Recently I am hearing some companies Not opting for AWS Cloud and going with other cloud vendors, as they are afraid of Amazon taking over their Business.
This sounds like Not buying an iPhone and going for a Next Best Alternative because Apple mistreats their workers in their sub-contracted Chinese factories. Clearly the focus is misplaced, unless you are a human rights NGO
Also, this fear is not restricted to a particular business or industry. It seems to be prevalent everywhere in business ranging from a small underwear maker to a large truck maker.
Ironically, the companies who are already operating in the same space as Amazon, like Netflix (Prime video), Walmart, JC Penny (Retail) and many others, have no qualms about hosting their systems on AWS cloud and are happily going about using it more and more every year.
So, I sincerely hope that these companies who are Opting Out of AWS cloud have some other reason like the other cloud vendor offering better incentives to go with them, or something else which I may never understand.
And these things cannot be said in press release and social media, so someone came up with this nifty new fear mongering statement that they cannot use AWS cloud as Amazon will learn everything about them and then open a similar business to knock them out.
But if the true reason for not choosing AWS cloud is actually because of fear, then I think it is unfounded.
I suspect that the CXO’s responsible for making these decisions are not in touch with ground realities and are living in their rarified environments of meetings, conferences, business dinners etc. and believe whatever they see or hear in social media.
I think these are the same Executives who in year 2012 vowed to Never migrate their systems to public cloud at Any Cost. Now the same Executives are compelled to consider migration for (drumroll please) saving the costs. Of course, there might be other reasons too, like acknowledging that their systems are more Secure in Cloud then in their own data centers.
If you get to know them more, you will find that their another recent pet peeve was Not going with One cloud vendor because of Vendor Lock-In. So, they dream up of this grand multi-cloud strategy and after a couple of years of the project being in Design phase, you come to know that the project has been shelved because of exhausted budget.
Talking about Vendor Lock-in, if you ask which ERP systems they use, they will promptly answer SAP (move over, No Lock-in here). If you enquire about what is their primary enterprise database, the answer is Oracle (again, don’t look with crossed eyes, there is No Lock-in here)
Now, these same Executives line up to get Permission and Approval from SAP to make some changes in their Own Systems and they are waiting for a free slot from Oracle to schedule an upgrade. But that does not constitute a lock-in.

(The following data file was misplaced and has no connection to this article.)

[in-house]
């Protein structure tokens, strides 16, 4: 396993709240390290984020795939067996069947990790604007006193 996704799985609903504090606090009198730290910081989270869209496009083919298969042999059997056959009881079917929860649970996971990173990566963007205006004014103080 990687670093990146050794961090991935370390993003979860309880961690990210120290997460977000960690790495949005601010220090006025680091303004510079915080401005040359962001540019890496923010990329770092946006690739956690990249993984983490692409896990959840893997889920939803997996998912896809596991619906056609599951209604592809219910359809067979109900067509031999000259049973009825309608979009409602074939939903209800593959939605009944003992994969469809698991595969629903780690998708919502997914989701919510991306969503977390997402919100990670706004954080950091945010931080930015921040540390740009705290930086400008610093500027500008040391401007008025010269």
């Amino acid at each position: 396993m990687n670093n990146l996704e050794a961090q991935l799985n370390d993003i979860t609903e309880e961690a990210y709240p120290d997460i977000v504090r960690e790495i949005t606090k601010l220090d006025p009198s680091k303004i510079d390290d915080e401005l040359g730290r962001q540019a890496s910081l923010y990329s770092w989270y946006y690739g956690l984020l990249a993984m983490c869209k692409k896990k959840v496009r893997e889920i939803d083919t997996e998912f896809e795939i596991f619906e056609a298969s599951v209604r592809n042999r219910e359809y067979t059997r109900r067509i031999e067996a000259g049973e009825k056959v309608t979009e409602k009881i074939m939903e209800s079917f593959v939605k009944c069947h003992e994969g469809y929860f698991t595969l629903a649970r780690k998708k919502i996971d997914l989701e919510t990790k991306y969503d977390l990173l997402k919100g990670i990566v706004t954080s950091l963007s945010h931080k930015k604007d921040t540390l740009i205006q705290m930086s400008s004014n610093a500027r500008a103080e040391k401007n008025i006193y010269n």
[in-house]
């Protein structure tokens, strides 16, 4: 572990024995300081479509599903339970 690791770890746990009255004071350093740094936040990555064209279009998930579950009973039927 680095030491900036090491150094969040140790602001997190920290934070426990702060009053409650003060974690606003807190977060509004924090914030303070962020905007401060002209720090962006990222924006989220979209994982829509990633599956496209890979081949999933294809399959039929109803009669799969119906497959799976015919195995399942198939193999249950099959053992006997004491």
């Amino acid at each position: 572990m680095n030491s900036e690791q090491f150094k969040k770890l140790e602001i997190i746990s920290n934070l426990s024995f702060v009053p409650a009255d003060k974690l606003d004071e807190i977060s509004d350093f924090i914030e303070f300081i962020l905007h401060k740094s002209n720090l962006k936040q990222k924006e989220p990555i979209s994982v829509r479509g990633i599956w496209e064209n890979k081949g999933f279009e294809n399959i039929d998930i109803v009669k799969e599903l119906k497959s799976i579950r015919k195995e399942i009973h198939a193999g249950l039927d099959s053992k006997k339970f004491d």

However, if you have Bill on your Speed-dial or Larry is your neighbor in Hamptons, then it is entirely a different matter.
Also, we are witness to the fact that if Amazon sets its sight on some business, they will dominate and take away a large chunk of it. Judging by their history, you can be rest assured that if Amazon wants to be in the same business as you are, they will do it whether your systems are in AWS cloud or not.
So, while choosing the cloud vendor, I would encourage you to vet multiple cloud vendors yourself and choose them based on your real experiences rather than falling for their fancy marketing. With the pay-as-you-go model and availability of free-tier, you can do these experiments for free or for very small amounts.
Put more faith in your technical and engineering team’s abilities and experiences than grand promises and propagandas by vendors sales people. Look at the total experiences of Hosting and Running your systems in multiple cloud vendors. See how many Tickets are required for keeping your systems running. Check different types of services offered by cloud vendors and supported integration between them.
See how many times you need to engage with Premium Support team of cloud vendors for resolution of problems that should have not been there in the first place. Check the maturity, innovativeness and reliability of your cloud vendor and run tests to examine it yourself. See if the cloud vendor is able to meet the promised SLAs or not.
And finally, use the service thoroughly to understand its capabilities and limitations. As you are well aware, Any car doesn’t become Tesla by putting a Tesla emblem in front of it.
The Tick box checking may be ok during an RFP phase, but is not acceptable when your business depends on it.
2 thoughts on “ – Not choosing AWS cloud as Amazon will take away my Business”
Well articulated, Ashish. Rational benefits must prevail over irrational fears. I wonder if the executives who fear AWS for their businesses, have Alexa in their homes?
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ha ha . True that Vivek.
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